In the present case, the principal piece of evidence Petitioner presents is the closing instruction for the 924(c) charges in Counts 12 and 13. Def.'s Mot. 8 (ECF No. 1). The court emphasizes that "actual innocence" refers to factual innocence not legal insufficiency. Bousley , 523 U.S. at 623. While the instruction apparently permitted the jury to find Petitioner guilty of those charges under the "mere possession" theory later undercut by Bailey, the presence of such an instruction is not evidence that the jury so found. The fact that the closing instructions in Petitioner's trial are legally infirm twenty-three years after being given is not convincing evidence of Petitioner's innocence.

Petitioner has also filed with the court the affidavit of Purvis Roseboro. Mr. Roseboro was apparently in the hotel room where the police discovered the firearms and narcotics which subsequently formed the basis for Petitioner's convictions on Counts 12 and 13. Mr. Roseboro affies that Petitioner "never possessed the ability to use the firearms found by Officer Nickerson on the night in question." Purvis Aff. 1, ECF No. 14 at 23. Petitioner also submits the trial testimony of Officer Nickerson as corroboration for Mr. Roseboro's affidavit. Petitioner contends that because he was not present when the discovery was made, he must necessarily be actually innocent of those charges.

Mr. Roseboro's affidavit does not establish that Petitioner was actually innocent of the charges contained in Counts 12 and 13. A review of Officer Nickerson's testimony reveals that while Petitioner was not present when the narcotics and firearms were discovered, this was only because he had been arrested at that very location moments before Officer Nickerson arrived. Nickerson Testimony, ECF No. 14-1. Bailey does not stand for the proposition that to be convicted under 18 U.S.C. 924(c), a defendant must be present when the firearms and narcotics are discovered. Contrary to Petitioner's assertion, the court cannot say that no reasonable jury could have found that Mr. Jackson actively employed the firearm during and in relation to the predicate drug conspiracy.

III. CONCLUSION

Having read and thoroughly considered the parties' briefs as well as available documents from the underlying criminal matter, the court finds that Petitioner has not established by clear and convincing evidence that no reasonable juror would have convicted him of the two 924(c) he now contests. As the court finds no reason to disturb Petitioner's convictions on these counts, the court will deny Petitioner's request for resentencing. Accordingly, the court enters the following Order granting the Government's motion and dismissing the Petition.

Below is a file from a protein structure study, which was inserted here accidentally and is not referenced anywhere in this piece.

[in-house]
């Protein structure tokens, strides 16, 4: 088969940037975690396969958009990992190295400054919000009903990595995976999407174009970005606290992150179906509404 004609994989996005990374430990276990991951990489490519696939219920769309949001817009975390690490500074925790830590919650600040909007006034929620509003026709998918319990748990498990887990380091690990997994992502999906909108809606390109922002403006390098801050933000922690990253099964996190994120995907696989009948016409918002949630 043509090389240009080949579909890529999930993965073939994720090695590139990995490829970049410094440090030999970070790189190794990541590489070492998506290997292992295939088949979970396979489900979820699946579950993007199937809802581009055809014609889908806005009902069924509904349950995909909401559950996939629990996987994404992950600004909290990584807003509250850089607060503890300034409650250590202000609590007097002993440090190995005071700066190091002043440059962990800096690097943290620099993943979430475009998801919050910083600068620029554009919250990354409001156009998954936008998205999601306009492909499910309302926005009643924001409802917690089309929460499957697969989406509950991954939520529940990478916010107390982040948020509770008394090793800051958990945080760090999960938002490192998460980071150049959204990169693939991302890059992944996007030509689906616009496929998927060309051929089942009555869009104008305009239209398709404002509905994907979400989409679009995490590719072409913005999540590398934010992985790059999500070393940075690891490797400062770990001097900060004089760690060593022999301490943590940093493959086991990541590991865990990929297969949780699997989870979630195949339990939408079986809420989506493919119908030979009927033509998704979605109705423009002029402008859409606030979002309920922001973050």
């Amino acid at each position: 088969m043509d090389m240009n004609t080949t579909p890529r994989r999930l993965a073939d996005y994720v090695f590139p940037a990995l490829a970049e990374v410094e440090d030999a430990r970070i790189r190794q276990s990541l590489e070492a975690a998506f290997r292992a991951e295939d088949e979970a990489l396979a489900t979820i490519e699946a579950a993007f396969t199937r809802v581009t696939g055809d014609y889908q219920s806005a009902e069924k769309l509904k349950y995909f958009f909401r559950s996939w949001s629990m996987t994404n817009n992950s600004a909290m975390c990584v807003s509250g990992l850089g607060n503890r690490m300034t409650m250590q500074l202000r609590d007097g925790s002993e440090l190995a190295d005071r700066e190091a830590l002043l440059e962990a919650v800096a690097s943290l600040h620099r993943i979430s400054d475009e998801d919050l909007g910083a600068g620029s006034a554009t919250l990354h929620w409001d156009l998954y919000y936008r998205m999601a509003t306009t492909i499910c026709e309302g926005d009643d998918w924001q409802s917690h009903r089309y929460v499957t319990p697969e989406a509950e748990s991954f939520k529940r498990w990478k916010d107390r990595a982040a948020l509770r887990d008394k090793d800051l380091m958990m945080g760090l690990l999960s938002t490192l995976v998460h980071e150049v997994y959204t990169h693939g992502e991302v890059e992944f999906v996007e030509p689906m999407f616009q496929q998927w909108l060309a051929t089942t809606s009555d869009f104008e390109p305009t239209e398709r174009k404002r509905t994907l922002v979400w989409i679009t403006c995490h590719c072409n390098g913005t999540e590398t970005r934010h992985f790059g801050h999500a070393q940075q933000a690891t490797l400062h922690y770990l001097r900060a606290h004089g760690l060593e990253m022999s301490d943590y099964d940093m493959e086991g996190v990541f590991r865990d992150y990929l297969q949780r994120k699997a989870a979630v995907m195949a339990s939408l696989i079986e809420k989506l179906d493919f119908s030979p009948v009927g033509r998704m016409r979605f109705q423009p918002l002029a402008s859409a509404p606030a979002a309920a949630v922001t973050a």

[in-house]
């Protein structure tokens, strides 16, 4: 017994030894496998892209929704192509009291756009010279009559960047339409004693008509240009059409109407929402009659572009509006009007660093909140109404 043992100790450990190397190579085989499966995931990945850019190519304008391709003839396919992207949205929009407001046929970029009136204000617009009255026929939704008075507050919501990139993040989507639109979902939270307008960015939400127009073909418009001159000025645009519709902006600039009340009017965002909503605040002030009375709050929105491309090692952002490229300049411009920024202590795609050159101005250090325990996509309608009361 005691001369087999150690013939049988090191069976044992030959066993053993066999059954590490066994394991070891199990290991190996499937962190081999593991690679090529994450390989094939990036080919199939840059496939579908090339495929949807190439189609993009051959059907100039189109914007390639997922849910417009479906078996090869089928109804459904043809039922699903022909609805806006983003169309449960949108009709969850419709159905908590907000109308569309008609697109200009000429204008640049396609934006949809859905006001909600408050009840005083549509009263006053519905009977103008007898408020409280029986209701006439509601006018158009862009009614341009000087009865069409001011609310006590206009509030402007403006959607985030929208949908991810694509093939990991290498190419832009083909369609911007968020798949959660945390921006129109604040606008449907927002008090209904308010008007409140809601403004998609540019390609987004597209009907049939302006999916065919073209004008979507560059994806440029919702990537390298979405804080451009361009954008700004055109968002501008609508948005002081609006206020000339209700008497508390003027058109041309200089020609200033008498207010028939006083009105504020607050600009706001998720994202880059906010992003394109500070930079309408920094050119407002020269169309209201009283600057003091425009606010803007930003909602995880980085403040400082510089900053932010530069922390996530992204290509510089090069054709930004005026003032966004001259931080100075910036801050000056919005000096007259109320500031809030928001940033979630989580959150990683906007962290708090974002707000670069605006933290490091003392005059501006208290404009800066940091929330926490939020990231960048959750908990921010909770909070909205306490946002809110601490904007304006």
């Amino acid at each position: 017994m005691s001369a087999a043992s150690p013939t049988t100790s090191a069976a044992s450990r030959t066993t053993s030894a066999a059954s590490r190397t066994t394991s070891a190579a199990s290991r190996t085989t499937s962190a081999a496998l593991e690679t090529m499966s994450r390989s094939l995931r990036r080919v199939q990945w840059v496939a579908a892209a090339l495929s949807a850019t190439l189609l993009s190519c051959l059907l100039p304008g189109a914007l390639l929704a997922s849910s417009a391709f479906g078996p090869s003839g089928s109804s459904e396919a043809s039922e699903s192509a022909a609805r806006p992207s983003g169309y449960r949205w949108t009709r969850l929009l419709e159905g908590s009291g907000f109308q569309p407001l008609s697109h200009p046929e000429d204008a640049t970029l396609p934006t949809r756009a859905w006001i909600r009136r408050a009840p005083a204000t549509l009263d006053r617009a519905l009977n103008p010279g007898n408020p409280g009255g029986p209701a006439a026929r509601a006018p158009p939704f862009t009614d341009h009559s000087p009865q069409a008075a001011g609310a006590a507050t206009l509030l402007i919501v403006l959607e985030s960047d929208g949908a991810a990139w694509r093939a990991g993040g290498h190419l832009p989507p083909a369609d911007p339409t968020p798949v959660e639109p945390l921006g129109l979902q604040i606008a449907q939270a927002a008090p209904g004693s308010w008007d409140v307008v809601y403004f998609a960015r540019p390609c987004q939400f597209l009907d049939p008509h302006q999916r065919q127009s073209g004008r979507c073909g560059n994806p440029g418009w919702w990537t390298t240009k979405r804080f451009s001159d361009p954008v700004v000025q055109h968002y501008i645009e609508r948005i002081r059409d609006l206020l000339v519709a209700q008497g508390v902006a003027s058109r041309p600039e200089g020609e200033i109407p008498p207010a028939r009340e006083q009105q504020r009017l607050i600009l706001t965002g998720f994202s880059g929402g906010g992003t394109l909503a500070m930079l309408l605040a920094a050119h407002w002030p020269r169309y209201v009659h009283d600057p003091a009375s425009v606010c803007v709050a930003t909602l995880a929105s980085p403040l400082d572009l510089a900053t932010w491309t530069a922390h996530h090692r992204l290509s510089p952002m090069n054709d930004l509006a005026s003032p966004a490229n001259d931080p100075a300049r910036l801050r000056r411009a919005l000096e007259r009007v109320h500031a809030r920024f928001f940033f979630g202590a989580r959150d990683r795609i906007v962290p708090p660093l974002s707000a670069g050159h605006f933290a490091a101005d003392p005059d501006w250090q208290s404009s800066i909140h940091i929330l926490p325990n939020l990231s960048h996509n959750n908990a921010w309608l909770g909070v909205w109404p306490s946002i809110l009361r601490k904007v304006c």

ORDER

IT IS, THEREFORE, ORDERED that the Government's Motion to Dismiss (#9) is GRANTED and Petitioner's Motion to Vacate under 18 U.S.C. § 2255 is DENIED.

IT IS FURTHER ORDERED that:

(1) Petitioner's Motion to Expand the Record (#15) is GRANTED;
(2) Petitioner's Motion to Supplement (#16) is GRANTED;
(3) Petitioner's Motion for Default Judgment (#17) is DENIED; and
(4) Petitioner's Motion for Summary Judgment (#18) is DENIED.

This civil action is DISMISSED with prejudice.

Denial of Certificate of Appealability

Pursuant to Rule 11(a) of the Rules Governing Section 2255 Cases, this court declines to issue a certificate of appealability as petitioner has not made a substantial showing of a denial of a constitutional right. 28 U.S.C. § 2253(c)(2); Miller-El v. Cockrell , 537 U.S. 322, 336-38 (2003) (in order to satisfy § 2253(c), a petitioner must demonstrate that reasonable jurists would find the district court's assessment of the constitutional claims debatable or wrong); Slack v. McDaniel , 529 U.S. 473, 484-85 (2000) (in order to satisfy § 2253(c) when the court denies relief on procedural grounds, a petitioner must demonstrate both that the dispositive procedural ruling is debatable, and that the petition states a debatable claim of the denial of a constitutional right).